Photographers are known to suffer from an affliction called GAS: Gear Acquisition Syndrome. In order to make better photographs, we think we must have the latest, greatest, fastest, smartest, highest-pixel count, sleekest, lightest DSLR with which the evil marketing people at Nikon and Canon are currently tempting us. Old-school film photographers like me are susceptible to a regressive form of GAS. We covet older, bigger, antiquated cameras that others consider obsolete. This is just the first step down a dark path. After all, the “best” camera in the world is useless without an assortment of lenses. One needs a tripod on which to perch this magnificent setup, and there is the never-ending list of accessories, not to mention bags and cases to store it all. Once acquired, gear is never disposed of even when it has been replaced by something “better,” unless money is needed for the next fix.
But there are things more important than equipment that are needed to make good photographs. They are intrinsic qualities that cannot be ordered from B&H Photo or bid on at eBay, but must be discovered and developed and refined by the photographer. For me, an important quality is curiosity. When I think about photographs I have made that most satisfy me, I realize that wondering helped me find them. What is around the next bend in the trail or on the other side of that fence? How can I isolate my subject from its surroundings, simplify the composition? How would this look at night, or in fog? What if I break that rule?
It is Saturday morning and Habana Vieja is slowly waking up. Cubans are walking from the local panadería carrying loaves of aromatic, freshly baked bread for breakfast. The tourists have finished their breakfasts in the hotel dining rooms and are beginning to prowl the shops in search of that perfect souvenir of their visit to Cuba. I wander down a street with my camera at the ready and my mind open to the possibilities. The sound of voices coming from the open windows of a building piques my curiosity, so I walk up to the door where I am immediately noticed, invited in, and learn that a class on hair styling is in progress. In one area a man demonstrates on one of the students while the others pay close attention. His mother, who by her demeanor is clearly in charge, gives me a tour and then goes back to braiding the hair of an attractive young woman. La jefa (the boss lady) grants my request to photograph her at work; the younger woman apparently has no say in the matter but seems to have decided that she can at least give me a little attitude. Folding her arms, she sits up a little straighter and stares back into my lens with the same unblinking intensity that it does her. Her gaze conveys that she knows she is pretty, and probably also knows that is the reason I want to make this particular photograph.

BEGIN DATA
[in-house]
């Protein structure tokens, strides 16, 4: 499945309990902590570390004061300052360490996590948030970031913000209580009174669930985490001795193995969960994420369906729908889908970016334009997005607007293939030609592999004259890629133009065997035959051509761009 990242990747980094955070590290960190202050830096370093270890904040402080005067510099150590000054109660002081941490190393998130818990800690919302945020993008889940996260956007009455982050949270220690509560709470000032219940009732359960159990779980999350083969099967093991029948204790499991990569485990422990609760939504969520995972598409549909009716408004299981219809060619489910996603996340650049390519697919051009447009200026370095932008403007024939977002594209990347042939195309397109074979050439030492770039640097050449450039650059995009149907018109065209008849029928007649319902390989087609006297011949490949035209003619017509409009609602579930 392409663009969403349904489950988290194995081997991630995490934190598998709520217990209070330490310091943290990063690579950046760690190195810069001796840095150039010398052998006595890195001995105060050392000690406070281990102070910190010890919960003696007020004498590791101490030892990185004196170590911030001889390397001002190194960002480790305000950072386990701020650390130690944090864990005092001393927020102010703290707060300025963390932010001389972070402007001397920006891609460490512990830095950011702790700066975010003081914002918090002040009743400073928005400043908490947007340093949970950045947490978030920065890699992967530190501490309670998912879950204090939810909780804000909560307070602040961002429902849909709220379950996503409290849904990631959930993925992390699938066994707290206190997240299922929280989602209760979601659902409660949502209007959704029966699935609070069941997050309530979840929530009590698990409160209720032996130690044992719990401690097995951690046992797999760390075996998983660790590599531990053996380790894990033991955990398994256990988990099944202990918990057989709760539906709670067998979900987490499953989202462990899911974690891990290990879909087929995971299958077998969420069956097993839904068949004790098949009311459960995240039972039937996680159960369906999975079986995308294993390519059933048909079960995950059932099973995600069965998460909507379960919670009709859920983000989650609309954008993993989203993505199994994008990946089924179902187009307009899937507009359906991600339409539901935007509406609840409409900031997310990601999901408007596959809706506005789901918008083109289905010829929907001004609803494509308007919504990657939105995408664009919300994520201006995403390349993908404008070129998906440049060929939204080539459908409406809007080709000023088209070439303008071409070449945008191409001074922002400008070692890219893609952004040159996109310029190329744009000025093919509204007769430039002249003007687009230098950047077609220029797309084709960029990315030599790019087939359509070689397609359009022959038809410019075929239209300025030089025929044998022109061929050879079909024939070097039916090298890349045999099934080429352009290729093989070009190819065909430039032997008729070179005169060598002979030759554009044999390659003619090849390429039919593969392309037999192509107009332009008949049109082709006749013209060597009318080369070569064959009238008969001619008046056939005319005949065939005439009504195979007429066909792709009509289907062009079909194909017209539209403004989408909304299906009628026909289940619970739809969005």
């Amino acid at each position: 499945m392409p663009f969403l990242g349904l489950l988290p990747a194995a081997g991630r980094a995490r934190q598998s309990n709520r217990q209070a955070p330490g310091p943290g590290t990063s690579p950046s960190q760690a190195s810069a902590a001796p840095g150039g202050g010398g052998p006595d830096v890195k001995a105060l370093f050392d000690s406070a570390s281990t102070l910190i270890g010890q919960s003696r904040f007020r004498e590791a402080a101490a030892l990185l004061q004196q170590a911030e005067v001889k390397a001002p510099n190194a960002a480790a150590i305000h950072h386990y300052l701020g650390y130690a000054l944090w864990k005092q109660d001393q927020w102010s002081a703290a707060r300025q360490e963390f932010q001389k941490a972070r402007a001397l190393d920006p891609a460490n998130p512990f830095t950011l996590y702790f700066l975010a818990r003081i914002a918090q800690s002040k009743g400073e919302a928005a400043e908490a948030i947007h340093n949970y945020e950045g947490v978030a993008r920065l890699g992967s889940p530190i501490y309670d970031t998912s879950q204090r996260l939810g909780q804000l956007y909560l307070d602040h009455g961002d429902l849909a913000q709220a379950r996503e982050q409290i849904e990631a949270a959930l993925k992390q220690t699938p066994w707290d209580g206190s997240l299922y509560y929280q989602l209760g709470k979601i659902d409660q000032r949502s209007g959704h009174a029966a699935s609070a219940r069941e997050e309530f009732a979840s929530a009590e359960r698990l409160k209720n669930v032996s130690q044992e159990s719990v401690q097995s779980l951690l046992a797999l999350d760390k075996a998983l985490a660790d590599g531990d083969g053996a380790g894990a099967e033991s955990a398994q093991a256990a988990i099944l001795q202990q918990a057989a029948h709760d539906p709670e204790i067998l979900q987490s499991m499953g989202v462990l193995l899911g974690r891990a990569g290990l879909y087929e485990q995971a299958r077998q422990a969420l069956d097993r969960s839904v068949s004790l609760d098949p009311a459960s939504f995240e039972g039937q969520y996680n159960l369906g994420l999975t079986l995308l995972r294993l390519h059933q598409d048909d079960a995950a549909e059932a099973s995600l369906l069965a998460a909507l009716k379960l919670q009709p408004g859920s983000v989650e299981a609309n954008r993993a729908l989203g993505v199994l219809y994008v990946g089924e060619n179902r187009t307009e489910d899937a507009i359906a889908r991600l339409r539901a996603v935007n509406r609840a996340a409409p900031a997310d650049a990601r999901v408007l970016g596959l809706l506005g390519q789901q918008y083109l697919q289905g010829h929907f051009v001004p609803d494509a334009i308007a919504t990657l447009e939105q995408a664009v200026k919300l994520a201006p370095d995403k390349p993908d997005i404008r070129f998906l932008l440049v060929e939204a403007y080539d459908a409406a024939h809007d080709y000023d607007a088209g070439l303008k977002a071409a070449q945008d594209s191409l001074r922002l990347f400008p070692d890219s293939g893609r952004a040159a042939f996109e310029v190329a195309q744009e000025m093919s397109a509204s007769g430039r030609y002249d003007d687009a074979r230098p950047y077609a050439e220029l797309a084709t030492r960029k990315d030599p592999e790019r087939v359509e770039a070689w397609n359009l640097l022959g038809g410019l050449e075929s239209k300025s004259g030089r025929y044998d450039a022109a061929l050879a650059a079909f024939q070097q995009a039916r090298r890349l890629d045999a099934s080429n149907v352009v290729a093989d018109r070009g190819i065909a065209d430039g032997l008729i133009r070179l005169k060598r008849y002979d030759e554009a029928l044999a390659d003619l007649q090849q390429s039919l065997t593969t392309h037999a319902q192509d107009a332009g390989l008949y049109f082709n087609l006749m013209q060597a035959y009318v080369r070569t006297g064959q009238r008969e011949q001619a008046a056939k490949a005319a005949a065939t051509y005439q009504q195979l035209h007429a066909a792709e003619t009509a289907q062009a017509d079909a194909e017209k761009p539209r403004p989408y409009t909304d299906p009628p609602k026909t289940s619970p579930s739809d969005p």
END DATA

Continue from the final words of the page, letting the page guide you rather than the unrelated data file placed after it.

I have never quite gotten accustomed to the directness of Cuban women. Generalizations are dangerous, I know, but it seems that unlike many women in other places who avoid eye contact with men they do not know, Cubanas often look first. And far from being a demure glance, the looks are candid, obvious, inviting, and often accompanied with a smile or greeting. Sometimes the women are jinateras offering a certain kind of “entertainment” to foreign men; others are husband-shopping, or maybe want someone to buy them a nice dinner. But mostly, I think, they are just being Cuban women: confident in their appeal, not ashamed of their appearance, appreciative of the looks that they get. At times I have the impression that not looking back gives offense here. Far be it from me to do that.